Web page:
By this point, Jose Iglesias has firmly established his reputation as being among the best fielders in the game at shortstop, but over the last month he has put together one of the best offensive streaks of his three-year career with the Red Sox.
He signed in September 2009 after defecting from Cuba, and it was clear even as a 19-year-old seeing his first action in the Arizona Fall League that year that his incredible defensive skills would carry him to the major leagues in some fashion. What has been less clear is exactly how well his bat would develop. The last month has provided some hope that he will reach his offensive potential and not be an all-glove, no-bat type player.
“He's been getting good pitches to hit, getting into good counts, and really putting good at-bats together,” said Pawtucket manager Arnie Beyeler.
After a slow start to the season at the plate, Iglesias has raised his batting average to .269 on the season through Saturday. In the month of May, he is batting .341 to go along with 4 stolen bases. Both Iglesias and Beyeler credited focusing on doing the little things for his success.
“He's been moving runners, bunting,” said Beyeler. “He's just been kind of playing his game. When he gets away from that it's not good for him. But he's done a good job over the last few weeks just playing his game.”
“I've been able to stay positive,” said Iglesias. “Just trying to slow down a little bit at the plate. Know myself a little better. Move the runner and try to do my job.”
Over this recent time period, he has also driven the ball as well as at any other point in his career. Scouting reports have always pointed to his plus bat speed and quick wrists as potential factors that could allow him to be a good hitter for average as he develops in his career. Power is not expected to be a big part of his game, but in the last month he has four extra-base hits, including his second career home run.
“He has a little more confidence at the plate,” said Beyeler. “He's able to get deeper into counts and he's starting to drive the ball better. He's getting into more hitter's counts where he can just sort of load up and drive the ball so that backs guys up and opens the field for him.”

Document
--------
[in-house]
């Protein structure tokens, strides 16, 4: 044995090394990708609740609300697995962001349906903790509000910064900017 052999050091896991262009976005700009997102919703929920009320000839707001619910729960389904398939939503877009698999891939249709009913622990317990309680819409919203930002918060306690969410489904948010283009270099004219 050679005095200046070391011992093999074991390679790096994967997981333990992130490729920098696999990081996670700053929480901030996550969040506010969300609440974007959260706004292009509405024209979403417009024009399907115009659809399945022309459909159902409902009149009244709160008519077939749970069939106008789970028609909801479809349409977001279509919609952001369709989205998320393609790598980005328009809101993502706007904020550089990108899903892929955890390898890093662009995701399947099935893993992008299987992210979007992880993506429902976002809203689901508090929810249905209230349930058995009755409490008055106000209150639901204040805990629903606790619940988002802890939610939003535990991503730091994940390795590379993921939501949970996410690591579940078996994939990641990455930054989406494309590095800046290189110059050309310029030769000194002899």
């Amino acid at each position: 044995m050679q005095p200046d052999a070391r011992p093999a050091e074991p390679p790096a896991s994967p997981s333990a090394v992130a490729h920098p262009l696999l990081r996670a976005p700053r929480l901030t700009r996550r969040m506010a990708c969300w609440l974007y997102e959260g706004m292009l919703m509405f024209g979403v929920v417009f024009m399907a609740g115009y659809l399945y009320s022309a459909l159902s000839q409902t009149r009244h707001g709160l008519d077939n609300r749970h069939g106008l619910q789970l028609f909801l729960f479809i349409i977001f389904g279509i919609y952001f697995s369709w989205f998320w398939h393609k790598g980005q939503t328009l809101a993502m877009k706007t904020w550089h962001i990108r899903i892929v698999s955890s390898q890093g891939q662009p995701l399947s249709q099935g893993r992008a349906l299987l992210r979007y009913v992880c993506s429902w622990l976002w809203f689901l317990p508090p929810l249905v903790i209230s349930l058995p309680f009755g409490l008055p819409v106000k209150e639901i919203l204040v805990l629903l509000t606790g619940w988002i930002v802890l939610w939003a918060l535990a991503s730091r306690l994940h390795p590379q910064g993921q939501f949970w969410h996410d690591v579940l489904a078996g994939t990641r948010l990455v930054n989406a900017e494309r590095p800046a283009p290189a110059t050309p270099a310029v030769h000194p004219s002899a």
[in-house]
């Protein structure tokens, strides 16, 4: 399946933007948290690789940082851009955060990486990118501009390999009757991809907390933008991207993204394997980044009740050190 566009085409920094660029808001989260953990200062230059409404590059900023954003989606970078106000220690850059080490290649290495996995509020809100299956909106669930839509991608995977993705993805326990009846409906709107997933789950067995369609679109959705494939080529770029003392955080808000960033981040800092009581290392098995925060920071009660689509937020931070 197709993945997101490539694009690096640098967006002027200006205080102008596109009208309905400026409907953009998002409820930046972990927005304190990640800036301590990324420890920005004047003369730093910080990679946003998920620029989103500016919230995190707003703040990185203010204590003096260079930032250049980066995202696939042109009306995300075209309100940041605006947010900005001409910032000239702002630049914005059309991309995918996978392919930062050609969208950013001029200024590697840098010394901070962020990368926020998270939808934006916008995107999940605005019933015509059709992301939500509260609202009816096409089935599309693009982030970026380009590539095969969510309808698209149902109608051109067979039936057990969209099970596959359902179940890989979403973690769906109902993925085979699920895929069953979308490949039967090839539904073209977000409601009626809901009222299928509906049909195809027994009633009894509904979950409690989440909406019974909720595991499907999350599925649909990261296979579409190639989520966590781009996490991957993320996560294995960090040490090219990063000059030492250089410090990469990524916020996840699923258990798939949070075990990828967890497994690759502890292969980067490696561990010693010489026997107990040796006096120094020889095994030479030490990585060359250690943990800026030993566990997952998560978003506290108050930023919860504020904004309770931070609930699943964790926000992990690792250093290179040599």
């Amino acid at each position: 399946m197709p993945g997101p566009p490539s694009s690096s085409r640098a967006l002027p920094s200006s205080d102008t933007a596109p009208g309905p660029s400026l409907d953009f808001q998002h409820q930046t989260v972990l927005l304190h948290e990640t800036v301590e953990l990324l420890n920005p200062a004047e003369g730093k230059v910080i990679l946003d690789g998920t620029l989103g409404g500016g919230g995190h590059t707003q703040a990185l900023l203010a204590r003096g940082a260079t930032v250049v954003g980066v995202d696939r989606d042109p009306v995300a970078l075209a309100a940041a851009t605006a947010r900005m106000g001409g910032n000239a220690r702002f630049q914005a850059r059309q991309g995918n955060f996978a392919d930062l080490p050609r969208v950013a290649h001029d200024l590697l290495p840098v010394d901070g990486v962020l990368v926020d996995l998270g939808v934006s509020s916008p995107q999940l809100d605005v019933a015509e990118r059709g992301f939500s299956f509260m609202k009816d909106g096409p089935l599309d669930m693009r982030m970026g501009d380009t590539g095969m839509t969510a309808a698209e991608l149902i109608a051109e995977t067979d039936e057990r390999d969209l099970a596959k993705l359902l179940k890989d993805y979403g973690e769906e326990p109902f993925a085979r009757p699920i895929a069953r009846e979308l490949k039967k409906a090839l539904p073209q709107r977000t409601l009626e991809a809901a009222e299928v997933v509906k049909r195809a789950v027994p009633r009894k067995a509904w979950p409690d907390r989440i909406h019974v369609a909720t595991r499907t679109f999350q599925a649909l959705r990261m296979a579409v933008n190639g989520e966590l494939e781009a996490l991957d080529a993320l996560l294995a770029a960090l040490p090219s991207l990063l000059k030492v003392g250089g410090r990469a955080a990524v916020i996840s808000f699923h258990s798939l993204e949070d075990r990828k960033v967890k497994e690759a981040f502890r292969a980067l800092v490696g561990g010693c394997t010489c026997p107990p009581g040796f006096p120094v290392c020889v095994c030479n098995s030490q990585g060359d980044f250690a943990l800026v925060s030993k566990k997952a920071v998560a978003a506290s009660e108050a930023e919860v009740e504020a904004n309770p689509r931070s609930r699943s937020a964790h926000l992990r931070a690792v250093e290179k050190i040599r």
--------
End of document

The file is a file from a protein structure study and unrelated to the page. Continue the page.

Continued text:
Getting deeper into counts is also a positive sign. He has been overaggressive at times in his young career. He has four walks versus five strikeouts in May, and while that is an improvement on the 36-to-117 career walk-to-strikeout ratio he carried into the 2012 season, he still has work to do in terms of plate discipline.
“Yeah, of course,” Iglesias responded when asked if being patient is a key need for him. “Just being more disciplined at the plate and looking for a pitch I can drive gap to gap.”
Part of his struggles at the plate early in his minor league career, especially last year when he batted .235 at Triple-A, can be attributed to being several years younger than the pitchers he faced most nights. The average age for pitchers in the International League over the last five seasons was 26.7, and 27.1 for batters, whereas Iglesias turned 22 a couple months before his second go-round in Triple-A began this March. With his glove being so advanced, it's been impossible for the team to hold him back at a lower level. This has made it necessary for him to learn some finer points of hitting on the fly.
This season, Iglesias feels much more comfortable, saying, “There's no question. I've been around this league last year. Every year when you try to get better it's easier. It's more comfortable now that I know this league.”
His efforts to develop the basics, like finding a batting stance he is comfortable with, have contributed to his struggles in the past. It was well-reported this spring that after spending an offseason training with Alex Rodriguez, Iglesias began to emulate his batting stance, then later did the same thing with Albert Pujols' stance. Iglesias is obviously not that type of slugger, but is now finding what works for him.
“That's in the past,” he said of imitating major leaguers' stances. “That's over and the most important thing is that I know myself and learn myself. I'm back to something I'm comfortable with.”
It seems every time you see him man short he finds a way to make a spectacular, highlight-reel grab. Thursday's game was no exception, as he made a fully extended diving play to his left to stab a line drive at the shoe tops that was headed up the middle to end the first inning. His skill is even evident on the routine plays -- for example, he so quickly fielded and started a 6-4-3 double play at the game on Friday night that one scout in the stands remarked in amazement that it didn’t look like the ball had even touched Iglesias’s glove.
Though defense is a major strength for him, Iglesias didn't hesitate when asked if he was still working to make improvements on that side of the ball.
“I try to get better every single day,” he said. “I try to know the hitters the better. I come early every day to put myself in a position to get better.”
Iglesias has spent time on the disabled list the last two seasons. He said he feels as healthy as ever now, and that's been a big factor in getting into a groove at the plate and the field. Right now, receiving a call-up to Boston is not on his mind. He knows if he works his time will come.
“I just try to do my job,” he said. “Come here and do my job. I can't control what happens. The only thing I can control is being ready and doing my part to help this team win in any way I can.”
If he keeps hitting like he has recently, the Red Sox may be forced to find a way to get him in the starting lineup in Boston.